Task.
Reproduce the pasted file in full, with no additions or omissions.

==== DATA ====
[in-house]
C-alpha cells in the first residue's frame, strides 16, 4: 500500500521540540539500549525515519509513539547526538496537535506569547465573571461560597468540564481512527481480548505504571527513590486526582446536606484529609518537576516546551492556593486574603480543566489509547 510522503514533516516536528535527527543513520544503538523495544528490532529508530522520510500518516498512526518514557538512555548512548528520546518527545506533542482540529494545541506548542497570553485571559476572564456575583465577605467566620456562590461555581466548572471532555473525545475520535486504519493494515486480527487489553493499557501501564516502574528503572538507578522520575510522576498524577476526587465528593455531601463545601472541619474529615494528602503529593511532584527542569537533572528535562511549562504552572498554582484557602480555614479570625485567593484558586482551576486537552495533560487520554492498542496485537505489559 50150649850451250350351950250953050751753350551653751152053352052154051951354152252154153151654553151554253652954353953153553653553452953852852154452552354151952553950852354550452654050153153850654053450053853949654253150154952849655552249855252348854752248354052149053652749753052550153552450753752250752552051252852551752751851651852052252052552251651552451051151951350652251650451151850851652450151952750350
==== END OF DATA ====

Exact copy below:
[in-house]
C-alpha cells in the first residue's frame, strides 16, 4: 500500500521540540539500549525515519509513539547526538496537535506569547465573571461560597468540564481512527481480548505504571527513590486526582446536606484529609518537576516546551492556593486574603480543566489509547 510522503514533516516536528535527527543513520544503538523495544528490532529508530522520510500518516498512526518514557538512555548512548528520546518527545506533542482540529494545541506548542497570553485571559476572564456575583465577605467566620456562590461555581466548572471532555473525545475520535486504519493494515486480527487489553493499557501501564516502574528503572538507578522520575510522576498524577476526587465528593455531601463545601472541619474529615494528602503529593511532584527542569537533572528535562511549562504552572498554582484557602480555614479570625485567593484558586482551576486537552495533560487520554492498542496485537505489559 50150649850451250350351950250953050751753350551653751152053352052154051951354152252154153151654553151554253652954353953153553653553452953852852154452552354151952553950852354550452654050153153850654053450053853949654253150154952849655552249855252348854752248354052149053652749753052550153552450753752250752552051252852551752751851651852052252052552251651552451051151951350652251650451151850851652450151952750350